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 I read two things this past week that I thought were important enough to pass on.  First,  something I failed to write about in my post regarding fluoride  was why – if research confirms the dangers of fluoride – why do most American cities still have it in their water?  Well, my friend at National Fork also wrote a thorough article on flouride and I thought answered this question beautifully.  ”Unfortunately, while there are healthier ways to strengthen teeth, there may not be more profitable ways, at least not from the perspective of the chemical industry.  Fluoride chemicals are well-known bi-products of various industrial processes, including the manufacture of synthetic fertilizers.  The fertilizer industry is an outgrowth of the WWII chemical industry of the 1940′s, and disposal of fluoride waste chemicals has been a problem for these industries from the beginning.  Disposing of them in the drinking water, and convincing the population that the chemicals are “good for you,” may be less expensive than treating them to make them safe.  Don’t expect the media to alert people to the dangers of fluoride.  Large industry draws large profits from the disposal of fluoride chemicals via the drinking water.“  To read the full post, please go here.

The second item that really caught my attention this week was Cheeseslave’s post on the benefits of magnesium and now that she has been supplementing with adequate amounts of magnesium, she has found that she doesn’t need deodorant.  Please read her How I Quit Using Deodorant and What’s Wrong with Deodorant.  Further, post on Are You Suffering from Magnesium Deficiency really got me to thinking about minerals in general  in which I may be deficient.  I know, add it to the list for things to do in 2012!

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Did you know that most of the developed world including China, Austria, Belgium, Finland, Germany, Denmark, Norway, Sweden, the Netherlands, Hungary, Japan and 97% of Western Europe has chosen fluoride-free water?  I personally use a fluoride-free toothpaste and at my  recent dental cleaning I received a very patronizing and disapproving look from my dental hygienist when I told her I didn’t believe in fluoride and I wanted a fluoride-free rinse.  She didn’t say a word when she informed me that not only did I not have any cavities, I didn’t even have any “watch-spots” and had barely any plaque.  And I had not had a professional cleaning in nearly eight months!  I did have an opportunity at that point to talk to my dentist about the benefits of a nutrient-dense/real food diet on teeth and gum health.  CDC studies show that 41% of teens may be experiencing fluoride overdose which can lead to permament health effects…most notably thyroid disease.  Those of you who have taken my Thyroid/Adrenal Education Class will already know the role that fluoride (and chlorine/chloride- also in the water) play in displacing iodine.  We need adequate amounts of iodine for proper thyroid health.  In fact, it has been estimated that total fluoride exposure in fluoridated communities may range from 1.6 to 6.6 mg/day.  To put this in proper perspective, a 1958 clinical study (yes, the evidence has been around that long) showed that with just 2.3 – 4.5 mg/day of fluoride, thyroid function was decreased (hypothyroid).  Is it no wonder then that Synthroid (a synthetic thyroid hormone) is the second most prescribed drug in America?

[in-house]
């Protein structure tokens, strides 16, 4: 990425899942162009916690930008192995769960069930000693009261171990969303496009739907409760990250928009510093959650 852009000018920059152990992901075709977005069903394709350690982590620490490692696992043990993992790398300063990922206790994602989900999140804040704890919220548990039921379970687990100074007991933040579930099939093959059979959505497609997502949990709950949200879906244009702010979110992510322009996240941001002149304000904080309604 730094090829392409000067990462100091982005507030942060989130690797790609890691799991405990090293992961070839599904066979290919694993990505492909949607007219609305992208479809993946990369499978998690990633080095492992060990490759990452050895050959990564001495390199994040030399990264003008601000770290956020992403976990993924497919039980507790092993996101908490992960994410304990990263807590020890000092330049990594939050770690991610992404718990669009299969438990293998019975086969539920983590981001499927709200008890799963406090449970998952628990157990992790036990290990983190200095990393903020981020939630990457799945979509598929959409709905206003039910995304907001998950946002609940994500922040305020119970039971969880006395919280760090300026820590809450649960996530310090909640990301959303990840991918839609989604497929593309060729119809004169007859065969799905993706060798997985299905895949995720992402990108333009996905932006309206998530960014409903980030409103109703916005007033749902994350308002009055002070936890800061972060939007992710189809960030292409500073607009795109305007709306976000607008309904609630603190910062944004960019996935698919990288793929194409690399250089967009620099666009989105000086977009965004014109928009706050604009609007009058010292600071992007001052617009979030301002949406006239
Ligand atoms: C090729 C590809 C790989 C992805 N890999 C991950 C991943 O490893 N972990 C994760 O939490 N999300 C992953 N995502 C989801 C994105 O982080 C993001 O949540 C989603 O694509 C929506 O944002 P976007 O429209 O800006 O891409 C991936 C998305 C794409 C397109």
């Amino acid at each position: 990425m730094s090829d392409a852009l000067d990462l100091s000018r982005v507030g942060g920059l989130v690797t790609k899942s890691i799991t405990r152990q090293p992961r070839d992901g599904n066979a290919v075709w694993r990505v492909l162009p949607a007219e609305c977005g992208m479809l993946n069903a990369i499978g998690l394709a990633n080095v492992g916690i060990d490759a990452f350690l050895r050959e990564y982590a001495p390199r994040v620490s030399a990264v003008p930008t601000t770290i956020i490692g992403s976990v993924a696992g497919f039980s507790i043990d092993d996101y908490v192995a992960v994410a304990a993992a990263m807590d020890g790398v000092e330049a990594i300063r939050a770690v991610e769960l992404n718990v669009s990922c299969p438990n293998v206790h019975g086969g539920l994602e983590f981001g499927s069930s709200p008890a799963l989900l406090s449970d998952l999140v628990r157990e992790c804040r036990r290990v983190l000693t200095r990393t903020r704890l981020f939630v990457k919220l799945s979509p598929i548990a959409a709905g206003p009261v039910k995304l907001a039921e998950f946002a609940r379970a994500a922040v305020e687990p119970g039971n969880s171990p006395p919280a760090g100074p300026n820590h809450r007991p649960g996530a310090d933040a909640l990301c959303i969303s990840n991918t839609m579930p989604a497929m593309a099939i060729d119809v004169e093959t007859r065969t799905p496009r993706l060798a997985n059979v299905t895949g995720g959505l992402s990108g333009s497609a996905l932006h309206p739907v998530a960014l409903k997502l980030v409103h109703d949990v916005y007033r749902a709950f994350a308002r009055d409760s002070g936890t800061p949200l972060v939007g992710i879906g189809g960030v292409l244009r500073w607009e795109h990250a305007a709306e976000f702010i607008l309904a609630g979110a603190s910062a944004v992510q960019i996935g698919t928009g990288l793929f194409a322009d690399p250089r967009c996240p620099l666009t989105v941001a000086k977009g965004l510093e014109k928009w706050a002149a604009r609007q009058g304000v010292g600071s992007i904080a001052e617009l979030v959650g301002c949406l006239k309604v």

To read more about all the possible sources of fluoride in your environment and diet, please read Cheeseslave’s Top Ten Dangers of Fluoride.  You can also print out the following flyer to take to your dentist and/or hand out to friends and families on the dangers of fluoride.

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Yesterday, Tuesday, November 15, 2011, the final version of  The Spending Bill was released and contained almost a complete reversal of what the USDA proposed earlier this year for new nutritional guidelines for school lunches.  Which means pizza is now a vegetable (think tomato paste). 

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Now I could care less what the USDA new “standards” for school lunches are because no matter what they propose, they are still going to be nutritionally deficient for growing children and continue to contribute to the increase of Type II diabetes in children.  In fact,  the primary mandate for USDA is to increase demand for US commodity agricultural products – it’s as simple as that.  The new “Dietary Guidelines” are a promotional tool and the new Choose My Plate “food pyramid” is nothing more than the results of congressional lobbying by the cheap grain and cereal-based food companies.  Case in point:   American Frozen Food Institute spent over $5 million convincing Congress to protect their $11 billion annual school lunch profits – and why frozen pizza is now a veggie.  As you know, this is the kind of corporate crony influence that thousands of Americans are protesting.  And so am I.  “Agribusiness is concentrated to a point that would make a Wall Street master of the universe blush,” Tom Philpott wrote in a recent article.

 The USDA doesn’t’ really want us to “eat less and move more.” They want us to “eat more and buy more.”

So chances are if you are a reader of this blog, you know that no amount of new guidelines the USDA puts forth will ever begin to address the real nutritional needs of our school children.   But I for one think it’s time to let Congress know that undo influence by corporate lobbying MUST END – no matter what the arena.